These scoring droughts are proving to be killer. Golden State had a 17-point quarter in each of the games. Both of them spelled doom for their chances at winning.

Against the Lakers, the Warriors failed to score the final 4:23 of the quarter. Los Angeles ripped off a 12-0 run and the Warriors never recovered. Against Portland, the game was tied at 90. Curry hit a floater at the 8:45 mark. The Warriors’ next points came at 2:49 on a layup by Lee. During Golden State’s drought, Portland ran off 14 straight to put the Warriors away.

Why are these droughts happening? …



***** I don’t think it is a coincidence. When teams go on a run, the Warriors’ get tight. Suddenly, they’re in need of a basket so their response is to try to milk an advantage. And their idea of milking advantages is giving the ball to the player with the smaller guy on him.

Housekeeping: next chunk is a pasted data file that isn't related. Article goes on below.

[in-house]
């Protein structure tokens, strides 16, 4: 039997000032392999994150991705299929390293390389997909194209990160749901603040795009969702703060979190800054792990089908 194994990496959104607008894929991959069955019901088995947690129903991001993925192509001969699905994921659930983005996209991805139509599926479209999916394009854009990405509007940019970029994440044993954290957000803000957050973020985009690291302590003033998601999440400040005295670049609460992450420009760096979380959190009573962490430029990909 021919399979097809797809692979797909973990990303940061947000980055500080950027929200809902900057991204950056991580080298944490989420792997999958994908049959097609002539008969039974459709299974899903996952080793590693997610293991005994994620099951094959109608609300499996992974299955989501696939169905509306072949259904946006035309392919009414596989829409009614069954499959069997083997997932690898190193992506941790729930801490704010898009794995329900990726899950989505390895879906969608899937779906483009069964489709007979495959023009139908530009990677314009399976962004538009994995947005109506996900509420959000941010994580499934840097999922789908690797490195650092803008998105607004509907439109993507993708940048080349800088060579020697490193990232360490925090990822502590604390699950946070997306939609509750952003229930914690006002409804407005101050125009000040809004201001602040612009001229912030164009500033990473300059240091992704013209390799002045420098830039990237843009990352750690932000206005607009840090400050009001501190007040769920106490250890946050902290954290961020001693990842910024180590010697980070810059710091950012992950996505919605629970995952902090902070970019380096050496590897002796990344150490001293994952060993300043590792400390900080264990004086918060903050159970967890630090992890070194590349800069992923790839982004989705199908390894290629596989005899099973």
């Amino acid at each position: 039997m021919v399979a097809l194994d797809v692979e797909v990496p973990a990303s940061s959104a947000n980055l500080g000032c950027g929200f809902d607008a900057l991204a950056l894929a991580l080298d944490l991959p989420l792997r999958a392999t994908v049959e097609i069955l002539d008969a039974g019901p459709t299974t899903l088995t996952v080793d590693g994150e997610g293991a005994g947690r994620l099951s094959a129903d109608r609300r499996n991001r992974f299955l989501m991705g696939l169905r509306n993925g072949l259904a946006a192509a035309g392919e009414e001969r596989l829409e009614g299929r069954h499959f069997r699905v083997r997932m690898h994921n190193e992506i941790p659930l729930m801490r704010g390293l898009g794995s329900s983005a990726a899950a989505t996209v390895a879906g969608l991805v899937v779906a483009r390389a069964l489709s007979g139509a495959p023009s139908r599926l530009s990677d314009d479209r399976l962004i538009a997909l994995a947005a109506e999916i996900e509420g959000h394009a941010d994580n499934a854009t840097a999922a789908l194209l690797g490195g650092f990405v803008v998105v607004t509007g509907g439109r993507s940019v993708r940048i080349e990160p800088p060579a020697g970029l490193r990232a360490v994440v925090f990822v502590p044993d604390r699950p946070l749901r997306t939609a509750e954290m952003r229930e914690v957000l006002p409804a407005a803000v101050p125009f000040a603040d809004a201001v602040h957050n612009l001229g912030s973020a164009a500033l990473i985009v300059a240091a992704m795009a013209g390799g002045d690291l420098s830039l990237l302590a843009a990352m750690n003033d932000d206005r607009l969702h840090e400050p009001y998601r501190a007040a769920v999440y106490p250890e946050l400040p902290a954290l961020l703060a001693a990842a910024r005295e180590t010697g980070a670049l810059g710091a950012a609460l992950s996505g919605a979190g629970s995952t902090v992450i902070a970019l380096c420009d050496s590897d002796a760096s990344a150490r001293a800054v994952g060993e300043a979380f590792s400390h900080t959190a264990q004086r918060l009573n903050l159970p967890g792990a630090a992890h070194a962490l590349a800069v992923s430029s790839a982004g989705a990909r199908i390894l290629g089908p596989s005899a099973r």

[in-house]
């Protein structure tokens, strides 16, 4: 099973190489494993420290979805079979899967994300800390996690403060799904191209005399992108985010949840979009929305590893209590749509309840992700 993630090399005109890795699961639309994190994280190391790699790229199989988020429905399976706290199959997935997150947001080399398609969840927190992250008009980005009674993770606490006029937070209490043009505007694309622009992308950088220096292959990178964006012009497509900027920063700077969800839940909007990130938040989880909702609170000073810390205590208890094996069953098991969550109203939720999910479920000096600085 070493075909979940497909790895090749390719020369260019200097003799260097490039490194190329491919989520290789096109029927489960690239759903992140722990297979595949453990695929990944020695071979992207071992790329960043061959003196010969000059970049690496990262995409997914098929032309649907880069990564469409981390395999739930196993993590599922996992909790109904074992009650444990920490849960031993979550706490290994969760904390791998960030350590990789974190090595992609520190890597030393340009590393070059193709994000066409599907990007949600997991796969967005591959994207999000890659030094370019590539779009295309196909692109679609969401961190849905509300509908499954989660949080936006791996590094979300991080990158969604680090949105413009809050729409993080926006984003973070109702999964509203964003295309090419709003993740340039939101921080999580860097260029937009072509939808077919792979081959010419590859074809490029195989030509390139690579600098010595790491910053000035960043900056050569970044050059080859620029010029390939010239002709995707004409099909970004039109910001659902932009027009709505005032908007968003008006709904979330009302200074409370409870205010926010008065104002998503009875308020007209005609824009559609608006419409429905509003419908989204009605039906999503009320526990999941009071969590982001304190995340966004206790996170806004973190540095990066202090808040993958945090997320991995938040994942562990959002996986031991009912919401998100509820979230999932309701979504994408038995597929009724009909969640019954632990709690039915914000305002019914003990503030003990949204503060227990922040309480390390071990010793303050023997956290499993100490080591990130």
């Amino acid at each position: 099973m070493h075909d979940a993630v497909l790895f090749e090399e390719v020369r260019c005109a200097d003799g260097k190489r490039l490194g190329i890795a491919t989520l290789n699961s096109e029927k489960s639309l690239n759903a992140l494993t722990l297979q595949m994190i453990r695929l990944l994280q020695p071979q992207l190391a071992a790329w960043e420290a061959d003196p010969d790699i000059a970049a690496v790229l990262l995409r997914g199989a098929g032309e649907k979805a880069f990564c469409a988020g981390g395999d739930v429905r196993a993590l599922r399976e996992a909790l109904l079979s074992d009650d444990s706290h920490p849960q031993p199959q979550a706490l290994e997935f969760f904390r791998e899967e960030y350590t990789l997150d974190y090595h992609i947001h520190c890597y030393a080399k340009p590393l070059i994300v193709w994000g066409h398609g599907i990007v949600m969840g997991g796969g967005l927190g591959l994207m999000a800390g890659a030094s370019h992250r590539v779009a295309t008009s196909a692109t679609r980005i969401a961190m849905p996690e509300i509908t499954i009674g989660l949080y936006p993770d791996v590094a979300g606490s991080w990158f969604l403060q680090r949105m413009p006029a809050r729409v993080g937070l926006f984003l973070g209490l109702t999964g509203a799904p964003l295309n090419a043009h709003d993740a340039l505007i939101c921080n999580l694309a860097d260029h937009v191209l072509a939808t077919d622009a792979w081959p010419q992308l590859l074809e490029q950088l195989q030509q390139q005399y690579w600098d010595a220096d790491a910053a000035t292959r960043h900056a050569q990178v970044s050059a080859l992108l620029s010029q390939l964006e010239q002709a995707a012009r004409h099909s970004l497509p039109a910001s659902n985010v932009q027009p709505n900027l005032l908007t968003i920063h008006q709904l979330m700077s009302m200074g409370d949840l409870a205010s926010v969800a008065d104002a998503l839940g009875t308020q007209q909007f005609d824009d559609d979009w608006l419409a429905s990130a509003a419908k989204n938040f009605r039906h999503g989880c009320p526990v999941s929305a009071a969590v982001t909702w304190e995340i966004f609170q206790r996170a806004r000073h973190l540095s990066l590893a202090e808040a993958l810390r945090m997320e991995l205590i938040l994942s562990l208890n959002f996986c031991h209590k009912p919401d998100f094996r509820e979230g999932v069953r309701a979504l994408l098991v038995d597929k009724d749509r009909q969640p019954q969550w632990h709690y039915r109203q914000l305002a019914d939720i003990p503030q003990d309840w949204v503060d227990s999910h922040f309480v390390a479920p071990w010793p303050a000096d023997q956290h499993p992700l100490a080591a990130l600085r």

I like the logic. Some moments in the game, you need to go for a high-percentage shot. However, this is not a high-percentage option for the Warriors. Posting up David Lee and Klay Thompson is not playing to their strengths. Isolating Harrison Barnes is probably the best of those options, but it still isn’t ideal because that part of his game is developing.

The Warriors spend too much time at that ISO buffet. It just doesn’t fit their style. To be sure, it is good in spots. Barnes on a small, I’ll take that. Klay with a point guard behind him, I’ll even take that IF he has a rhythm going. But for the most part, ISOs and post-ups are against what the Warriors do best.

No. 1, it eliminates their transition game. No. 2, it almost always becomes a one-shot situation, as no one is in position to rebound because of the isolation set up. One-and-done possessions are the last thing you need when you are cold. You don’t want fewer shots in a drought, you want MORE shots.